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#Cassat50: Juliet Valdinger, 2013

#Cassat50, Alumni Stories, Cass Business School News.

JVJuliet Valdinger studied MSc Grantmaking, Philanthropy and Social Investment, 2013. We chatted about her experiences for our continuing #Cassat50 series.

Why did you come to Cass?

My desire to get an MSc in Grantmaking, Philanthropy and Social Investment at Cass Business School came from fracturing my skull. Quite an unusual reason for most people (thankfully). But it was mine nevertheless.

Let me take you back to put that in context. I’ve been more than mildly obsessed with philanthropy since 2003. Before then, I didn’t really have much understanding of what ‘philanthropy’ actually was. My first job showed me how much impact high-profile people can have on society. I was persuading individuals ranging from Archbishop Desmond Tutu and Giorgio Armani to George Clooney and the King of Spain to get involved in a charity project. Quite an achievement you might say. Well, yes it was but it was because by getting them to support our project, they raised funds for the charity they already supported themselves. That was my first exposure to the power of philanthropy. If you’re interested check out www.whateverittakes.org.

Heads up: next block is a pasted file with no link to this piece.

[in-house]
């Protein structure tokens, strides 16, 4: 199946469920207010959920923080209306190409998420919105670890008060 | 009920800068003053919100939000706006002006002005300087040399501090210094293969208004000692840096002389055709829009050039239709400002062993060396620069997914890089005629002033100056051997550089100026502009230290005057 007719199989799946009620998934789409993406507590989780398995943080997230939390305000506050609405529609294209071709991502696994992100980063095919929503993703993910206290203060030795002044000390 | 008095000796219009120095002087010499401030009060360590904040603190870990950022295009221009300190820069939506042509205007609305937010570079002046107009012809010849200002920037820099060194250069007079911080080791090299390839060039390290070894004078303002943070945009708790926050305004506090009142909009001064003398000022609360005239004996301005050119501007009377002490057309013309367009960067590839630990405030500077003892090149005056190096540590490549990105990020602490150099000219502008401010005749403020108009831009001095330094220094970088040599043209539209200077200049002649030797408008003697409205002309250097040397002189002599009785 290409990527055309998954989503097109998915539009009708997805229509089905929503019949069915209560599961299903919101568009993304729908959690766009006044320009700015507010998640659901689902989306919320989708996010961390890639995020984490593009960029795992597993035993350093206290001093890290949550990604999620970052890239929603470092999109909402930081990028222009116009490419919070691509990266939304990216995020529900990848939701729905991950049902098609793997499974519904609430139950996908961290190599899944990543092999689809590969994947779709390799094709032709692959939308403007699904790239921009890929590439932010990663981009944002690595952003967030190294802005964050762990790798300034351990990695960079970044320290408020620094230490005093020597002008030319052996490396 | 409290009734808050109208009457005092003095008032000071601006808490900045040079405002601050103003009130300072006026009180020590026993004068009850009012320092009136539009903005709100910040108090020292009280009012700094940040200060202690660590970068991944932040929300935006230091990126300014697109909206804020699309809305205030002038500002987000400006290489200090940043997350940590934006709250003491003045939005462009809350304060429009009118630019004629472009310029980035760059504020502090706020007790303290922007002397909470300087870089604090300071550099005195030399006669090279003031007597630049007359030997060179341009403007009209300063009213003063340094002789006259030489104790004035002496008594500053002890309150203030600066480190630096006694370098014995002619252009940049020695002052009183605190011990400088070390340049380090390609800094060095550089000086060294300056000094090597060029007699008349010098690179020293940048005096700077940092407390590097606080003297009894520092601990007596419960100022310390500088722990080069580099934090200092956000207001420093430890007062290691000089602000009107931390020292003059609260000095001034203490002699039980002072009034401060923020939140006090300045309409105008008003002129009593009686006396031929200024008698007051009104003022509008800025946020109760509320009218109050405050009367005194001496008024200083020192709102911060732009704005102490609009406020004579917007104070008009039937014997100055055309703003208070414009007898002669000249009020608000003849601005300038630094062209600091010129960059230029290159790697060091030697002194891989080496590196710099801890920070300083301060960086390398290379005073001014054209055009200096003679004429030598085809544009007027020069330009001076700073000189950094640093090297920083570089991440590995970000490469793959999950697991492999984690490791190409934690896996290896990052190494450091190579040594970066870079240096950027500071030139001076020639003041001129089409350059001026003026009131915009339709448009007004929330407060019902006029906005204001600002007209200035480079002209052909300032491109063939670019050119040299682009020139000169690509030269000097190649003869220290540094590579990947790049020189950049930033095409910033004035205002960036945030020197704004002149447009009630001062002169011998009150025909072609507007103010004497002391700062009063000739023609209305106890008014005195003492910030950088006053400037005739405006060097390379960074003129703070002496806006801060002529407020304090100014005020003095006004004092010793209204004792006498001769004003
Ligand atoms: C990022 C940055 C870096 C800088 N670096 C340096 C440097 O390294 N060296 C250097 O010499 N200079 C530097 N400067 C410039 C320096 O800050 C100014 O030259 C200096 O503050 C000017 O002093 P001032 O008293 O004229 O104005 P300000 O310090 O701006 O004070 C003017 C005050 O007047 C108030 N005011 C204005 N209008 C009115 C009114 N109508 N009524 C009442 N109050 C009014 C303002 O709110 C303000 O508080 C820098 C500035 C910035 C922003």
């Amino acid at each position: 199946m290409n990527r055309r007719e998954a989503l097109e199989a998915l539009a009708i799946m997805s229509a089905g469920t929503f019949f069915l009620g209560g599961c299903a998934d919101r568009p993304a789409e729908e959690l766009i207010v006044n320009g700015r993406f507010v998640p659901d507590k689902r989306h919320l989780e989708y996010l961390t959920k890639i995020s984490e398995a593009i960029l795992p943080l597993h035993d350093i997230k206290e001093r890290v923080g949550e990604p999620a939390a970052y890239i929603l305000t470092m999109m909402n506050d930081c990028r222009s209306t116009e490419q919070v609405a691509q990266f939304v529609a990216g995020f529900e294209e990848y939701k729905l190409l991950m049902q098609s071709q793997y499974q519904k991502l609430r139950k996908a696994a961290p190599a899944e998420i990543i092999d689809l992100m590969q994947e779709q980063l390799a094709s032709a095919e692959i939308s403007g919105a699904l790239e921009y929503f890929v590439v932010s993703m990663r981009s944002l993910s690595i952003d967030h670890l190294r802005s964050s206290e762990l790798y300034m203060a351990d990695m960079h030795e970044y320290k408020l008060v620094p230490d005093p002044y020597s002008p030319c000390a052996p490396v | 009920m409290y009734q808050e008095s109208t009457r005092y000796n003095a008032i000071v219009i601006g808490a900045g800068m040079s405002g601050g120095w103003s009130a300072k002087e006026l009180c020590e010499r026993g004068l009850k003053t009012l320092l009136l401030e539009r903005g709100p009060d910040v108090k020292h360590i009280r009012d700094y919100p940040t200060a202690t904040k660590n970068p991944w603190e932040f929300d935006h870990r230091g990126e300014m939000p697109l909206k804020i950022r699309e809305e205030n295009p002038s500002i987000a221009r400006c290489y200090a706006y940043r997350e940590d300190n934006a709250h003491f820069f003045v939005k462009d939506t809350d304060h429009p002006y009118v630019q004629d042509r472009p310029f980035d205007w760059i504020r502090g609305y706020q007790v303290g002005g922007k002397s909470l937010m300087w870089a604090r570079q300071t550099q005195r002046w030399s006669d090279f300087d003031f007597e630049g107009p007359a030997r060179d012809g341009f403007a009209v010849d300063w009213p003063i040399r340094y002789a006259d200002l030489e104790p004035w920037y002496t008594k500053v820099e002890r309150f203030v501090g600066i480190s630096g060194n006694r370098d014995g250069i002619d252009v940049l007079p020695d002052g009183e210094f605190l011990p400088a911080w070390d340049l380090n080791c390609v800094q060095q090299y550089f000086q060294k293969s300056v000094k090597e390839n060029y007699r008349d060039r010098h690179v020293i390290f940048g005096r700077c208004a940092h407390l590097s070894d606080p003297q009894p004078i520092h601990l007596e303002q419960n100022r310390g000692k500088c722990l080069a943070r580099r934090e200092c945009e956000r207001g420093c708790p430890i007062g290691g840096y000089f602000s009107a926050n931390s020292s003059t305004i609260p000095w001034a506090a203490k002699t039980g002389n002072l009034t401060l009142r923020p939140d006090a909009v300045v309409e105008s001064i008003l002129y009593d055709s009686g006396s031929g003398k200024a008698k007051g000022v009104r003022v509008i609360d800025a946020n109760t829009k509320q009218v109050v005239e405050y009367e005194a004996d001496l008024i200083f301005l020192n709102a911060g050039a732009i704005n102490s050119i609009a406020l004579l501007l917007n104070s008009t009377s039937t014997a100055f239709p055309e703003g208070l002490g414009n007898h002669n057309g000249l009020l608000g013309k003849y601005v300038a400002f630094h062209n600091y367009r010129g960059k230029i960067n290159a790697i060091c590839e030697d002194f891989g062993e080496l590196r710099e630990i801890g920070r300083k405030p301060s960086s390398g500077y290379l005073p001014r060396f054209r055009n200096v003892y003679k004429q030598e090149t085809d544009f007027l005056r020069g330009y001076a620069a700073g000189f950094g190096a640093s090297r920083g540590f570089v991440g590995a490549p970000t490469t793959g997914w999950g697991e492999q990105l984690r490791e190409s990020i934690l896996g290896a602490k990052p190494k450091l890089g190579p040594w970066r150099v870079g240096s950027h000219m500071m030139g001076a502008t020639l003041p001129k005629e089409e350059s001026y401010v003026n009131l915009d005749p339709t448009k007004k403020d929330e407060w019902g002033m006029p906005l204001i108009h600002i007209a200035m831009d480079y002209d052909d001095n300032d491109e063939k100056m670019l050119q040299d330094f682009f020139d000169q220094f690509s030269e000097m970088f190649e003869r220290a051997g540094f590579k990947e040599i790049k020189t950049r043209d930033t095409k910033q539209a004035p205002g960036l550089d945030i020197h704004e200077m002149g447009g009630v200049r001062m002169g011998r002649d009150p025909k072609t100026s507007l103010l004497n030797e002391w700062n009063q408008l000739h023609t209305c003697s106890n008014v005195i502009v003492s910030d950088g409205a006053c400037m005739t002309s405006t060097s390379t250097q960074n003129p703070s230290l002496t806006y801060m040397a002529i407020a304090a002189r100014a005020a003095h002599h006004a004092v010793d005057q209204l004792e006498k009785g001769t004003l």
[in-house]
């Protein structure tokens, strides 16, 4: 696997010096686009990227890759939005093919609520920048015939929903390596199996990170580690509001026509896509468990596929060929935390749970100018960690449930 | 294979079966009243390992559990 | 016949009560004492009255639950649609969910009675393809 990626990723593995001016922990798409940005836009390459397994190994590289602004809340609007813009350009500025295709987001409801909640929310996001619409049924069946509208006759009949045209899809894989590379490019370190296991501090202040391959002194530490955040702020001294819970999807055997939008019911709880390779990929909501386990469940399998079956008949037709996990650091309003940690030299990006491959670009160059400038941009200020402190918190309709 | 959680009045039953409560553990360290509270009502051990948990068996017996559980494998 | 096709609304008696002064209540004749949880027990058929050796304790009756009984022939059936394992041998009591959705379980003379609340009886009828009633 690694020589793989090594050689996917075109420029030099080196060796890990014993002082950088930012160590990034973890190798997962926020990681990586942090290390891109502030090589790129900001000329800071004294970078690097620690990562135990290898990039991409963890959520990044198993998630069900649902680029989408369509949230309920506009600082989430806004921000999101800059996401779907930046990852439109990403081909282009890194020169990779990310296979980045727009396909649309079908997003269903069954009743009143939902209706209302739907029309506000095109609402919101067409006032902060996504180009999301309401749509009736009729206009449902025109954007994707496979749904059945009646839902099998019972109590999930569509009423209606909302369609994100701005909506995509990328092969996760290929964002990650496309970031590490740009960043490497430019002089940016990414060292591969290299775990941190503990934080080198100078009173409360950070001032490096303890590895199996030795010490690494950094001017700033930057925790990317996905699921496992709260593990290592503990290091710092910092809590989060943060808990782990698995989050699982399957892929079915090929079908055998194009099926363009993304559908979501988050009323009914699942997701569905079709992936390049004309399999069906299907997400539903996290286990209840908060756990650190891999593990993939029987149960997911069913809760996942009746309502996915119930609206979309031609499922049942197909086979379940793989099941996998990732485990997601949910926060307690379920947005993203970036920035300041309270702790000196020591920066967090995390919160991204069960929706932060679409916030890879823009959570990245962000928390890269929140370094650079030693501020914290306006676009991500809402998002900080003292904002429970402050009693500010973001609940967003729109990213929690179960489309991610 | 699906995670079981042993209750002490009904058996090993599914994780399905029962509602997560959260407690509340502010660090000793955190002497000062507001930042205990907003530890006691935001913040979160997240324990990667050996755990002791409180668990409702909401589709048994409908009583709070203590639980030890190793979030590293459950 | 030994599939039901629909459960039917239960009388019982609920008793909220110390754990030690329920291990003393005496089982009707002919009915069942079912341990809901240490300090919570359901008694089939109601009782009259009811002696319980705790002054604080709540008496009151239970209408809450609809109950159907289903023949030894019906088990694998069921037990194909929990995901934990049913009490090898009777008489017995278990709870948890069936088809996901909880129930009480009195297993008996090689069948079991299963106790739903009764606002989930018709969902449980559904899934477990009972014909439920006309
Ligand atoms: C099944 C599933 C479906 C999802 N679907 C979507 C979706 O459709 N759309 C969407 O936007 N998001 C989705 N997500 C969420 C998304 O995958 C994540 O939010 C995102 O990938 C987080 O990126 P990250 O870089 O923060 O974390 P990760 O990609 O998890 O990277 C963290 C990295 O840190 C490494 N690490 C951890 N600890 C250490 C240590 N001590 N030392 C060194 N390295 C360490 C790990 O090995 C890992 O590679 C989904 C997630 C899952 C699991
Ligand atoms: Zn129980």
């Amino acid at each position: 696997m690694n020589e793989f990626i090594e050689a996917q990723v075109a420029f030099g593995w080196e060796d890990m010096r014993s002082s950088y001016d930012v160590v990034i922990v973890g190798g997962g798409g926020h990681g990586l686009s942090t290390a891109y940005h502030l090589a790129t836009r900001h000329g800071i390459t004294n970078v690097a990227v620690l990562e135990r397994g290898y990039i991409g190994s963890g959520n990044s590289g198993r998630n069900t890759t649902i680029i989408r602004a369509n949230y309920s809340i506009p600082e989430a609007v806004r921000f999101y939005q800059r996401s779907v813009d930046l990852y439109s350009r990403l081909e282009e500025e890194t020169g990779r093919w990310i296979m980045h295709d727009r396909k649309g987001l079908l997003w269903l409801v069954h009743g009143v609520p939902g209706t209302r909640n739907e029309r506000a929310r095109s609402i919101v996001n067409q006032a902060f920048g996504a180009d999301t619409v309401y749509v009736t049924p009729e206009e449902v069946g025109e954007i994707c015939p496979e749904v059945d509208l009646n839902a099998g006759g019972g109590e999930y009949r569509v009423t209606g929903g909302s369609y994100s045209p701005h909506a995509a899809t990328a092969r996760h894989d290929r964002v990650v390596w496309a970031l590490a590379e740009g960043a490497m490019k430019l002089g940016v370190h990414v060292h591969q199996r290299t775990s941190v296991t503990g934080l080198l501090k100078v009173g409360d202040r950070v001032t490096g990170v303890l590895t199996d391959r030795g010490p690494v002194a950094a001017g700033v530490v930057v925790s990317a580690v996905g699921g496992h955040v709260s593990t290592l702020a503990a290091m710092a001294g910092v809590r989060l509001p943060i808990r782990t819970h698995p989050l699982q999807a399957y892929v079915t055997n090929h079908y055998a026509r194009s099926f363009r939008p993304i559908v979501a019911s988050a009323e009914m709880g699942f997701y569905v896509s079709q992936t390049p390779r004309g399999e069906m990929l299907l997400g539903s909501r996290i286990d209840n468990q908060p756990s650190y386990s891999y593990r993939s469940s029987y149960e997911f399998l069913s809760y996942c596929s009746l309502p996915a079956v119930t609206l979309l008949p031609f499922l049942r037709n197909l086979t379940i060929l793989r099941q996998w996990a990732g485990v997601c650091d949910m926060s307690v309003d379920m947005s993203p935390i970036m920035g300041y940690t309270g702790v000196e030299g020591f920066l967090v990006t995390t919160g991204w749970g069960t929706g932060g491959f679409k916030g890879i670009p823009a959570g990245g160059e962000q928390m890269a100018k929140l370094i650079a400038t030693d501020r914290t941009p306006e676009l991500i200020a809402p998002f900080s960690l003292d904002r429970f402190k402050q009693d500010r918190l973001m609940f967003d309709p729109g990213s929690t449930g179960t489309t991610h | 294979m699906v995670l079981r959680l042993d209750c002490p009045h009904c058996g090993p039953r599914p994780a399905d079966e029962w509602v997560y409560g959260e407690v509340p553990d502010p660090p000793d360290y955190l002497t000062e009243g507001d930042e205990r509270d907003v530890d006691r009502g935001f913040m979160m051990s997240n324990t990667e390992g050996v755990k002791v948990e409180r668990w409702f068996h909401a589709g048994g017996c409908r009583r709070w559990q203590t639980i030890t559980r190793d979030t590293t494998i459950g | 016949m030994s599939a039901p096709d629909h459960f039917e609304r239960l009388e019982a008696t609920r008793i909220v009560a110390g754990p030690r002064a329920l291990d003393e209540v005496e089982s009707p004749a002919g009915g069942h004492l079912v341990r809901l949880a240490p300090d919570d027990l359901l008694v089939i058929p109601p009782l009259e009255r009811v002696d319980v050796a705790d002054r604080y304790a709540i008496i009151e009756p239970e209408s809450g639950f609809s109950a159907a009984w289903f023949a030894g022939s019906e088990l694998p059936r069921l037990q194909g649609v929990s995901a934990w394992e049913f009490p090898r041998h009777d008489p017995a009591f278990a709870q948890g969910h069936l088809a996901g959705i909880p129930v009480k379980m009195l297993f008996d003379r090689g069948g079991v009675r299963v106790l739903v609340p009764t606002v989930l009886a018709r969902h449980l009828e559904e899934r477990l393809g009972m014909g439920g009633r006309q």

I’d loved travelling through Africa on my gap year so then took myself off to South Africa. The aim was to go and do ‘good stuff’. However, a horse riding accident rather disrupted my plans.

In a nutshell, I was in hospital with a fractured skull and collapsed lung for two months, in rehab for three months and recovering at my mum’s house for four months before I was ready to go back to work. I received incredible support from family, friends and strangers during that year – and that has contributed massively to my commitment to philanthropy. Experiencing the direct, positive impact people can have on others’ lives, even if they don’t know them, reminded me about the power of philanthropy.